The badly married test: Vice Presidential contender Geraldine Ferraro became a teacher because that was what was expected of women in her day. She went to school at night while working and raising a family, and graduated one of two women in a class of 179 from Fordham Law School. She endured being paid less than a male counterpart as a DA before turning to politics. In 1980 Walter geraldine-ferrarroMondale tapped her as his running mate, but her personal story of industriousness and perseverance eventually took a back seat to her husband’s allegedly shady business dealings. She never recovered from the scrutiny.

Whatever you think of Hillary Clinton I am still stunned to hear references to her clothing and her overall appearance.  I am aghast that women who have accused the former President, her husband, of sexual assault and impropriety were initially offered seats at last week’s presidential debate, something that did not happen (to my knowledge) at the actual accused’s debate. hillary-clinton

The Republican nominee for president has regularly brought up President Clinton’s sexual conduct as part of his campaign against Secretary Clinton. So I must ask–unless it is proven that she, as part Lady Macbeth and part scorned woman, personally tried to strong-arm any of the accusers–is she personally responsible for her husband’s behavior? Do we hold President Ford responsible for Betty Ford’s alcoholism? President Lincoln for Amy Todd Lincoln’s poor mental health? President Reagan for Nancy Reagan’s spending? Her faith in psychics?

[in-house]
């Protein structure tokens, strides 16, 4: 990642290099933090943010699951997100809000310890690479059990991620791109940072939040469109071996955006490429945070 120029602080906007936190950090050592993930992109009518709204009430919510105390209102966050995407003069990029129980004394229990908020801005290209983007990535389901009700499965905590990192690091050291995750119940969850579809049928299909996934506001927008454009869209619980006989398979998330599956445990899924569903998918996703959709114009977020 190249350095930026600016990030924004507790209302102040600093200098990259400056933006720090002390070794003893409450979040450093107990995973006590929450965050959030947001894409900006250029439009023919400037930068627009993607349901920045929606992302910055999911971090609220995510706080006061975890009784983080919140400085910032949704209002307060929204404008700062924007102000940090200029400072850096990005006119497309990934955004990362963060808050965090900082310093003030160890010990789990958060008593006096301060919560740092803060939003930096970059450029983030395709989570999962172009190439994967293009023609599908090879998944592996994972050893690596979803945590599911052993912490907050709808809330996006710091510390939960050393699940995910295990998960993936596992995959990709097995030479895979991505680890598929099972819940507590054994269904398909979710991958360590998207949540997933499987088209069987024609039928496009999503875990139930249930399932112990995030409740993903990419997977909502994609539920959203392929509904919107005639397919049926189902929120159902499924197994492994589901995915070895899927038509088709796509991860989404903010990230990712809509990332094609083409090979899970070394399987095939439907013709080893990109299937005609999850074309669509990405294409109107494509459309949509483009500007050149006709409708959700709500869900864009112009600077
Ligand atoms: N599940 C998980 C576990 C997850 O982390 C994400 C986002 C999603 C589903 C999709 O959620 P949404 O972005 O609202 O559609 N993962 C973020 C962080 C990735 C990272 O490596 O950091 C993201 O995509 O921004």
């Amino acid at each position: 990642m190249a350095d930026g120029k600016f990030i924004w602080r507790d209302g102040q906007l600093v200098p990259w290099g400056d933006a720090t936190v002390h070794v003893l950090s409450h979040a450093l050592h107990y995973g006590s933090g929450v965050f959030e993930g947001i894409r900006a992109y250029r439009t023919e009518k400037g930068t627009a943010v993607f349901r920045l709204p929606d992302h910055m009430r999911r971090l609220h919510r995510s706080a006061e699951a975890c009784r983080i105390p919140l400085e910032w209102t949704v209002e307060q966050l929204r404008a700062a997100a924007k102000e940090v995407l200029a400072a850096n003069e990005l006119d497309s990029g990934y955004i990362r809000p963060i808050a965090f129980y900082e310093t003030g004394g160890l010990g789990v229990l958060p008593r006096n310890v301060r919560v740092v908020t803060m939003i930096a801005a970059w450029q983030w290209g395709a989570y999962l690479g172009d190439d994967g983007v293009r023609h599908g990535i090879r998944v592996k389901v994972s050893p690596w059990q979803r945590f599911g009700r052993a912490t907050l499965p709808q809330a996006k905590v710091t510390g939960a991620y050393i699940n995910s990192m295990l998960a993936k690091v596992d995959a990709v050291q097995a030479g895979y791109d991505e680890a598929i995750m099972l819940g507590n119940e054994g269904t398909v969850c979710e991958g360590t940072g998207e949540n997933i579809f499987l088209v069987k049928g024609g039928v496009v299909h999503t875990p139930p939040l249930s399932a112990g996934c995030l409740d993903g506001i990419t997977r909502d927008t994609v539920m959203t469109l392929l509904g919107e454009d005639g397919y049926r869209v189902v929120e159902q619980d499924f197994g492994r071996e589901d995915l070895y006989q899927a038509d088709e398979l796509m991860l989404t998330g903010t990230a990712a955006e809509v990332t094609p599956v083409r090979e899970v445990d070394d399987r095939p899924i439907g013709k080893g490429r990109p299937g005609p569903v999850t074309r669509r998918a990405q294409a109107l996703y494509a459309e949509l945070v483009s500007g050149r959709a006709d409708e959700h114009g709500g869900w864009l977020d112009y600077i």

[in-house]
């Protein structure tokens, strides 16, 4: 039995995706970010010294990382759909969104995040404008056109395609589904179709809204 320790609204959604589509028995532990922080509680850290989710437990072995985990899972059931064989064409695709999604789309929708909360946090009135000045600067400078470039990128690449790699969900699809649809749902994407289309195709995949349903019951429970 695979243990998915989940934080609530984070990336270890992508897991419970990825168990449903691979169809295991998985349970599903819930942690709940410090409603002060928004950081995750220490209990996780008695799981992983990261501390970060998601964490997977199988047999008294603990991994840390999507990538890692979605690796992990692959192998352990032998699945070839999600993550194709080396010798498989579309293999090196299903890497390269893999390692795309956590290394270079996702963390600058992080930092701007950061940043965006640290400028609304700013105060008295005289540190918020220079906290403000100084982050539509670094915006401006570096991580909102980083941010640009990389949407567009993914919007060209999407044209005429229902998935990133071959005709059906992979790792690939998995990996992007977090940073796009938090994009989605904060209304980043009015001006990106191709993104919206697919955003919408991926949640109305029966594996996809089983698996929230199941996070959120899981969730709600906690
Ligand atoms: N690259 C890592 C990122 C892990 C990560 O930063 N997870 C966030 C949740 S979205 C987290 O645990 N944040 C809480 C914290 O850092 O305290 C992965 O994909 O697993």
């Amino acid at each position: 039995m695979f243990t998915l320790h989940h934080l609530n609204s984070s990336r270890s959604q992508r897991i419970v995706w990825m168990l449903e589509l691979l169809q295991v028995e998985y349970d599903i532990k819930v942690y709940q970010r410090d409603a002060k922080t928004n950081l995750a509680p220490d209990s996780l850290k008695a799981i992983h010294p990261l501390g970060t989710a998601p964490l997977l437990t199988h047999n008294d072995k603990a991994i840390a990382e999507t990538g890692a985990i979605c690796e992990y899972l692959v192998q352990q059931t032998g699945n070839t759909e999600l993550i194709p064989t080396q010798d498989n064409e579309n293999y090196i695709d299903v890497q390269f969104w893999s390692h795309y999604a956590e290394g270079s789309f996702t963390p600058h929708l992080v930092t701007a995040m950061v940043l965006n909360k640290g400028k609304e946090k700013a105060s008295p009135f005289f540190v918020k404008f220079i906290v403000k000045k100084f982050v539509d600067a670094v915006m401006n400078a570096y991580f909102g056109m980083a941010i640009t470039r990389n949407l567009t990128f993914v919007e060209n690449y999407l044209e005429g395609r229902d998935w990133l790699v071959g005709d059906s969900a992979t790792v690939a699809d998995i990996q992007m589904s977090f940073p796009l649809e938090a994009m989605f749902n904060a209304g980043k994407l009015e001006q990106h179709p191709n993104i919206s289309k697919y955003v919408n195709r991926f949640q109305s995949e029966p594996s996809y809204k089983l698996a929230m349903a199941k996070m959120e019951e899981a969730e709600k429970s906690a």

There are lots of formerly unsuitable jobs for women that have become barely acceptable jobs for women, from physician to police officer to firefighter to electrician to carpenter to clergy. As for the presidency of the United States? It is clearly the last holdout.
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Affirming Community I recommend as a great history lesson and a fascinating read Good Girls Revolt: How the Women of Newsweek Sued their Bosses and Changed the Workplace, by Lynn Povich, one of the “ringleaders” who went up against this venerable news organization.

About Cheryl_McCourtie

Baldhead Empress, Cheryl McCourtie, has been a magazine editor and writer, and a nonprofit fund-raiser and communications specialist. Raised in Liberia, Malawi and Swaziland, she is avidly interested in women across the globe, in particular and people in general. The Baldhead Empress site is one of affirmation. Cheryl looks forward to sharing her positivity with as many like-minded people as possible. One Love!.